A massive earthquake struck Haiti on Saturday August 14th, at 12:29 p.m. GMT, with 7.2 magnitude. The earthquake was about 12 kilometers (7.5 miles) northeast of Saint-Louis-du-Sud and 10 kilometers deep, according to the US Geological Survey (USGS). Until now the authorities have announced at least 1,297 deaths. There are thousands injured people while hundreds are still missing.
As the officials said, there is a major concern for the worst-hit areas from the quake because of the upcoming Tropical storm Grace, which is expected to lash Haiti with heavy rainfall on Monday. Some 75 to 100 milliliters of rainfall was expected, which may trigger landslides and cause some rivers to flood, Haiti's Civil Protection Agency said. Due to those facts authorities raced to bring the doctors as soon as possible.
In the northwestern city of Jeremie, another badly hit area, doctors treated injured patients on hospital stretchers underneath trees and on mattresses by the side of the road, as healthcare centers have run out of space.
The 7.2 magnitude quake on Saturday destroyed thousands of homes and buildings in a Caribbean nation. Southwestern Haiti bore the brunt of the blow, especially in the region in and around the town of Les Cayes. Haiti's Civil Protection Agency said the toll from the disaster had climbed to 1,297 and the hospitals that were still functioning were struggling to cope as some 5,700 people were injured.
"We do have a serious issue," Jerry Chandler, the head of Haiti's Civil Protection Agency, told Reuters.
There are very important facilities that are dysfunctional as we speak and those that are functional are receiving an overflow of patients," he said.
Churches, hotels, hospitals and schools were badly damaged or destroyed, while the walls of a prison were rent open by the violent shudders that convulsed Haiti. Some 13,694 houses were destroyed, the civil protection agency said, suggesting the toll could rise further.
In Les Cayes, a seafront town of some 90,000 people, rescuers in red hard hats and blue overalls pulled bodies from the tangled wreckage of one building, as a yellow mechanical excavator nearby helped to shift the rubble.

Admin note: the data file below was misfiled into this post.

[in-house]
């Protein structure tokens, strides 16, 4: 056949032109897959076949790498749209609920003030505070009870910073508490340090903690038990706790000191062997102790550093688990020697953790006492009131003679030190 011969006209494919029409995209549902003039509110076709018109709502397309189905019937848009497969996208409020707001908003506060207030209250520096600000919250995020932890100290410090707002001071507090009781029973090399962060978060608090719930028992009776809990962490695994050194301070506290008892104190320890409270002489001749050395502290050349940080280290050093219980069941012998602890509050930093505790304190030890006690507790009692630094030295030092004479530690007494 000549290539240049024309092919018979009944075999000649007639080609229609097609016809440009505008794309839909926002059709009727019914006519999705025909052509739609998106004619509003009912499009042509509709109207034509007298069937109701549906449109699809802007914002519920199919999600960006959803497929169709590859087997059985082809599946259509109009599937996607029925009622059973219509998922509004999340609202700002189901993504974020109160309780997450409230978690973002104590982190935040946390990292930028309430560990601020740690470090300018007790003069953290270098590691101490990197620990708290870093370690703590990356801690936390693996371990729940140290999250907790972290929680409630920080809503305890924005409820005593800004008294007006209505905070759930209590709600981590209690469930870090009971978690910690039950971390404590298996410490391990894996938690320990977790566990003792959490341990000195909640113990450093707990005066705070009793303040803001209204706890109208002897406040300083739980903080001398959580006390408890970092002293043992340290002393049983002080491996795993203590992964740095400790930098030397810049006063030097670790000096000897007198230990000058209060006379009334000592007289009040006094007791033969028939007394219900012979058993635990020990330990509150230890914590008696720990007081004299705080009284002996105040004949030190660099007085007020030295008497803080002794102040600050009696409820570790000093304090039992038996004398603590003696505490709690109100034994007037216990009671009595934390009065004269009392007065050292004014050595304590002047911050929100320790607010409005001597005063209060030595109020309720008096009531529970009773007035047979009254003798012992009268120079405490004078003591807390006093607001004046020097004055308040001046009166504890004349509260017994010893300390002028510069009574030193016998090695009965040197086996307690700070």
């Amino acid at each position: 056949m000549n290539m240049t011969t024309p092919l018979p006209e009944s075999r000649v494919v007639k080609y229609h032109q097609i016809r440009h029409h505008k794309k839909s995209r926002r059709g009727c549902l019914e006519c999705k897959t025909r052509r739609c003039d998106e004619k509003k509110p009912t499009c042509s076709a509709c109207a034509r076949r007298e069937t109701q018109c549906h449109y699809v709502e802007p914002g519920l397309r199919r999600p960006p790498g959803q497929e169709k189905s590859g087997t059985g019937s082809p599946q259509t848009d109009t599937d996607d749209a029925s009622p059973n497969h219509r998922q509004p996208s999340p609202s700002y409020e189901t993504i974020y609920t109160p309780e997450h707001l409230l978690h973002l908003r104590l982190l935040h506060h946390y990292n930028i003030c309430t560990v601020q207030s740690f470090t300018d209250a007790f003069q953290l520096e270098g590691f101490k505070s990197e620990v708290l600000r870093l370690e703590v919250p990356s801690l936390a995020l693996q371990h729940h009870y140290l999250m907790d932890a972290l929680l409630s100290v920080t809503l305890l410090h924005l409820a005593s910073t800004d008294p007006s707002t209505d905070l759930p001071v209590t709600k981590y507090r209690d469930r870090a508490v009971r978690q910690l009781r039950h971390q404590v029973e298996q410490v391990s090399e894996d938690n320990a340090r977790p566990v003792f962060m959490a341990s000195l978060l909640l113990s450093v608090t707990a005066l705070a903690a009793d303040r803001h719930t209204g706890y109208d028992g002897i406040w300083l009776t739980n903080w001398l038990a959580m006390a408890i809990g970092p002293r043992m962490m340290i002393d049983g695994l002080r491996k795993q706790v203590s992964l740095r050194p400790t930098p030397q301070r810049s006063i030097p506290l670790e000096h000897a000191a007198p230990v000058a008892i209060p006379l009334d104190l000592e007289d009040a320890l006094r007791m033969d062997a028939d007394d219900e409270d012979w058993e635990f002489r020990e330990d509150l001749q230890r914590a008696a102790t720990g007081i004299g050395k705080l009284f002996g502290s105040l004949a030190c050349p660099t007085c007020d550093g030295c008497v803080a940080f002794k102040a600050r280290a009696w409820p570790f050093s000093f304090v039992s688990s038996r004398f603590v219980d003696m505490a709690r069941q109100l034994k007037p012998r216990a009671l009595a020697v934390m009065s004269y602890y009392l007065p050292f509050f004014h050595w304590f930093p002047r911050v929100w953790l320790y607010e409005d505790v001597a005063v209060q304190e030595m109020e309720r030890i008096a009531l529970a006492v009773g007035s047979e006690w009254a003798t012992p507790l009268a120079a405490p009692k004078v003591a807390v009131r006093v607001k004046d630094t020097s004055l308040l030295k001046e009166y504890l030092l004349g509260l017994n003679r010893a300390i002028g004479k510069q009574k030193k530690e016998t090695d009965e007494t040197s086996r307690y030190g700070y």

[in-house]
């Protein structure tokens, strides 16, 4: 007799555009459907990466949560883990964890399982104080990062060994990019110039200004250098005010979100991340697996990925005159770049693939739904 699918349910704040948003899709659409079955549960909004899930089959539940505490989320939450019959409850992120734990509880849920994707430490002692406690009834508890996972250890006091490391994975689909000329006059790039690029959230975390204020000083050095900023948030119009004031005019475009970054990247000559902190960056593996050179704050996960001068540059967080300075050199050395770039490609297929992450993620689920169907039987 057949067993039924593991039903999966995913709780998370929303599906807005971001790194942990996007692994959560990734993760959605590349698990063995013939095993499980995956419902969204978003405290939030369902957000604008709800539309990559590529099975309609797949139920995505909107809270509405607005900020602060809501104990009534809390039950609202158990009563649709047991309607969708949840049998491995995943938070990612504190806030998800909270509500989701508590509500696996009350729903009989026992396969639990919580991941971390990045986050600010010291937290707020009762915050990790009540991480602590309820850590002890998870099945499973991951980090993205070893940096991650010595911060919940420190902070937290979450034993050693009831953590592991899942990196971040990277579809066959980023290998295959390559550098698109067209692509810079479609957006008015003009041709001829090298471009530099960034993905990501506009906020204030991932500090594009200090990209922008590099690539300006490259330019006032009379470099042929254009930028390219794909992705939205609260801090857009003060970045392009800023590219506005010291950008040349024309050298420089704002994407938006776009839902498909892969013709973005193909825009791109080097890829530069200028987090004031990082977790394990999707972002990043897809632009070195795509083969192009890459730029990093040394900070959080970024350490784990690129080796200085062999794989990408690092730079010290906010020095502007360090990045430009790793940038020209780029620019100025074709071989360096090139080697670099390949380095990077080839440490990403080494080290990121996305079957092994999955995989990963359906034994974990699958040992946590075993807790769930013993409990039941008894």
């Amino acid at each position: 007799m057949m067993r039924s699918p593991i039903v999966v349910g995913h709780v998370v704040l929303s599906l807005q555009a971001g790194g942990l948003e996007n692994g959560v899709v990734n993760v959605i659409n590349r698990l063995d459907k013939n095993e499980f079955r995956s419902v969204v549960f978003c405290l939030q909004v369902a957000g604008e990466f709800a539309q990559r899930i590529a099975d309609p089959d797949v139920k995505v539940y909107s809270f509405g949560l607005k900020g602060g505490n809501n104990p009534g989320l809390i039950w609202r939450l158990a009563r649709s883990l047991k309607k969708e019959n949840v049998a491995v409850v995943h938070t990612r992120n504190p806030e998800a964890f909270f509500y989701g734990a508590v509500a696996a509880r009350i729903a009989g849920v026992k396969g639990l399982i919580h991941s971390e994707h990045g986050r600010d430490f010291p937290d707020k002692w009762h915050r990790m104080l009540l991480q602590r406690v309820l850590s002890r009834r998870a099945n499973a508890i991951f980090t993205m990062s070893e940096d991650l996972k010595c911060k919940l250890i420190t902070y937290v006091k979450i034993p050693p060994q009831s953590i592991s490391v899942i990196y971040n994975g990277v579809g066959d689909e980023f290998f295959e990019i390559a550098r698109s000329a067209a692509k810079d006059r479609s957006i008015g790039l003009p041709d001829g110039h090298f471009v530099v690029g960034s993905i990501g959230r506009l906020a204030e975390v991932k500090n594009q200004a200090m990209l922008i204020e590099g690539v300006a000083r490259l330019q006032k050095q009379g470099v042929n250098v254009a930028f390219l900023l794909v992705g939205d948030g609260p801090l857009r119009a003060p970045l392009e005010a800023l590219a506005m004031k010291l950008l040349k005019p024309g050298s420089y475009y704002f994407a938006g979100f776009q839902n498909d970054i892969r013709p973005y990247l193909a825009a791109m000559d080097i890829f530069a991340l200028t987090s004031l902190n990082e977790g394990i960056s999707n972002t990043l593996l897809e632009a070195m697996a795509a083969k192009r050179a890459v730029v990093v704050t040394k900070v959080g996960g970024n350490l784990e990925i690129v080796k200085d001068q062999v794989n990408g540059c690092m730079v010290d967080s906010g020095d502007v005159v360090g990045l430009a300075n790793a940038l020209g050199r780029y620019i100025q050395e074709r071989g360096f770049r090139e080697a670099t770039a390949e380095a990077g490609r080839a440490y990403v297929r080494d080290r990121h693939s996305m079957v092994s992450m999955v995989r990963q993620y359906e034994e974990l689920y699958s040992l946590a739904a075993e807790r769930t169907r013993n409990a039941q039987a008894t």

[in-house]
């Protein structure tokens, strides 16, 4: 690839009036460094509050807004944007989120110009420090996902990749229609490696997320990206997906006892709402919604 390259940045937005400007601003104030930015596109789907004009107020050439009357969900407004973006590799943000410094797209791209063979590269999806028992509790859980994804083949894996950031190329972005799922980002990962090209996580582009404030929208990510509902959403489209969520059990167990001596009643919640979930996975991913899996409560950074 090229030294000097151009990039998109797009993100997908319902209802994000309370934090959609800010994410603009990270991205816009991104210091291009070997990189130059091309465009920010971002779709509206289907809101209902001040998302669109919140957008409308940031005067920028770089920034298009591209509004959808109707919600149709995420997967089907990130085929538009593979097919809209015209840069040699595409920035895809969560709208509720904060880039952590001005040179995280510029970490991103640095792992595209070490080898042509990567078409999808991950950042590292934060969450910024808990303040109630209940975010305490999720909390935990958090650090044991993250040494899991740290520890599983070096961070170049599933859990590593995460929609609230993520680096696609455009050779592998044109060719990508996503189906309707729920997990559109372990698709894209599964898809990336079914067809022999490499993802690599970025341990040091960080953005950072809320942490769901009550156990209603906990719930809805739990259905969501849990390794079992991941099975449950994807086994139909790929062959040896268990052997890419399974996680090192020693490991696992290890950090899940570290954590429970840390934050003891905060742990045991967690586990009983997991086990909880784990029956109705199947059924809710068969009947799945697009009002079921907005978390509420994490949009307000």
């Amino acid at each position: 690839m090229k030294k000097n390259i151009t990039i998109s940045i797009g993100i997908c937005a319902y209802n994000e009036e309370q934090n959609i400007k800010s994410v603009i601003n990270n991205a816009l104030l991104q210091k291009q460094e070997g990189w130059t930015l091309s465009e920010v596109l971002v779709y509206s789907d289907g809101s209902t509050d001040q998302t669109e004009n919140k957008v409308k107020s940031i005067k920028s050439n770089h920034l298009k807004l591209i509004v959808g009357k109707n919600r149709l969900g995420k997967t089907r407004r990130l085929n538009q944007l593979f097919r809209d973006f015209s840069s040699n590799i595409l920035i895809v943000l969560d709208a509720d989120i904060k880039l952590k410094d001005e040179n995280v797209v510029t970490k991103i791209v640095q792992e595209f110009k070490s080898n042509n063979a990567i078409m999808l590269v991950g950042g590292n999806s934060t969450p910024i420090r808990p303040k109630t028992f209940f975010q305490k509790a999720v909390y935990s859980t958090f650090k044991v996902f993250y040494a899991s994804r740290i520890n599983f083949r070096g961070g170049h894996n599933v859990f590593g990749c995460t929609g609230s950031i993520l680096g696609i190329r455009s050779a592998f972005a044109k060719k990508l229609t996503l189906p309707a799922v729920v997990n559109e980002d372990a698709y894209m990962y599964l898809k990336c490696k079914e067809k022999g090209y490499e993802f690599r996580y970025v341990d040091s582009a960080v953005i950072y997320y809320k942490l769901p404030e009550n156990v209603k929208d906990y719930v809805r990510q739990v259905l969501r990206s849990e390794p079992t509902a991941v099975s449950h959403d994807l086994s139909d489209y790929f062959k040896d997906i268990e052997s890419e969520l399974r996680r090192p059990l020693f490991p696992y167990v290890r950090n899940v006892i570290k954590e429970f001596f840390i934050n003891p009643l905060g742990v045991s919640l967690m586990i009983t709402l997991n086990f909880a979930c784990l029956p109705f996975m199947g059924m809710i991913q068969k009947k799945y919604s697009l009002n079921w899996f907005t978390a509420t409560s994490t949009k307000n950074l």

Haiti's Prime Minister Ariel Henry, who flew to visit Les Cayes, praised the dignity shown by people there even in the midst of their suffering.
"They are affected but resilient. They fight to survive," he said, thanking international agencies and foreign governments for their support.
The United States dispatched vital supplies and deployed a 65-person urban search-and-rescue team with specialized equipment, said Samantha Power, the administrator of the United States Agency for International Development (USAID).
However, Haiti's government appealed to aid organizations against setting up makeshift camps and urged them to work through the planning ministry, an apparent attempt to avoid the mistakes made following the devastating 2010 earthquake that killed tens of thousands of people.
Thousands of people sleeping in the streets would be exposed to the torrential rains amid a rising risk of water-borne diseases, said Chandler, the head of the agency.
The death toll is expected to rise as telephone network has been down in more remote areas. In difficult-to-reach villages many houses were fragile and built on slopes vulnerable to landslides, said Alix Percinthe, from the ActionAid charity.
He said one local leader had informed him there were 47 deaths in his area not yet reported to regional authorities.
Access to the worst-hit areas was complicated by a deterioration in law and order that has left key access roads in parts of Haiti in the hands of gangs. In a video posted on social media, one gang leader said the armed groups had declared a truce along the route to Les Cayes.
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